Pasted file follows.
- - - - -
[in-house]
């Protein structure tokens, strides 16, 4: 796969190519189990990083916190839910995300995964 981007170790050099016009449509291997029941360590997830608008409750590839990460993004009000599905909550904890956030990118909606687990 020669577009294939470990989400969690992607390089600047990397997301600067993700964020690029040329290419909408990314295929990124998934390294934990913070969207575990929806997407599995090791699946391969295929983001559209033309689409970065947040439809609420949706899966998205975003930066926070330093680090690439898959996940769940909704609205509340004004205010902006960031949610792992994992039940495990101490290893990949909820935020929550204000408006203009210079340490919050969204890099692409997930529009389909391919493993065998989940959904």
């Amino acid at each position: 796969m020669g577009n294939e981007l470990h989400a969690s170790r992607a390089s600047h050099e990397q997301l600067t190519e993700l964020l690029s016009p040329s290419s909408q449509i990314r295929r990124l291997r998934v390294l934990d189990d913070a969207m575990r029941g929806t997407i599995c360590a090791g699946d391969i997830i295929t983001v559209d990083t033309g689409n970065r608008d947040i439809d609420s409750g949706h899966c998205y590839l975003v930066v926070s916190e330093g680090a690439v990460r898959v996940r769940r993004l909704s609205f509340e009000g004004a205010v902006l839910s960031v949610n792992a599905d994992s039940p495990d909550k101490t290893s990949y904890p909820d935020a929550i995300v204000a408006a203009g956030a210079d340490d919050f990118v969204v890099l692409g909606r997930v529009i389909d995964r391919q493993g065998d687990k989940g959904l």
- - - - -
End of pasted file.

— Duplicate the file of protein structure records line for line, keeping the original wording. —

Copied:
[in-house]
């Protein structure tokens, strides 16, 4: 796969190519189990990083916190839910995300995964 981007170790050099016009449509291997029941360590997830608008409750590839990460993004009000599905909550904890956030990118909606687990 020669577009294939470990989400969690992607390089600047990397997301600067993700964020690029040329290419909408990314295929990124998934390294934990913070969207575990929806997407599995090791699946391969295929983001559209033309689409970065947040439809609420949706899966998205975003930066926070330093680090690439898959996940769940909704609205509340004004205010902006960031949610792992994992039940495990101490290893990949909820935020929550204000408006203009210079340490919050969204890099692409997930529009389909391919493993065998989940959904």
């Amino acid at each position: 796969m020669g577009n294939e981007l470990h989400a969690s170790r992607a390089s600047h050099e990397q997301l600067t190519e993700l964020l690029s016009p040329s290419s909408q449509i990314r295929r990124l291997r998934v390294l934990d189990d913070a969207m575990r029941g929806t997407i599995c360590a090791g699946d391969i997830i295929t983001v559209d990083t033309g689409n970065r608008d947040i439809d609420s409750g949706h899966c998205y590839l975003v930066v926070s916190e330093g680090a690439v990460r898959v996940r769940r993004l909704s609205f509340e009000g004004a205010v902006l839910s960031v949610n792992a599905d994992s039940p495990d909550k101490t290893s990949y904890p909820d935020a929550i995300v204000a408006a203009g956030a210079d340490d919050f990118v969204v890099l692409g909606r997930v529009i389909d995964r391919q493993g065998d687990k989940g959904l």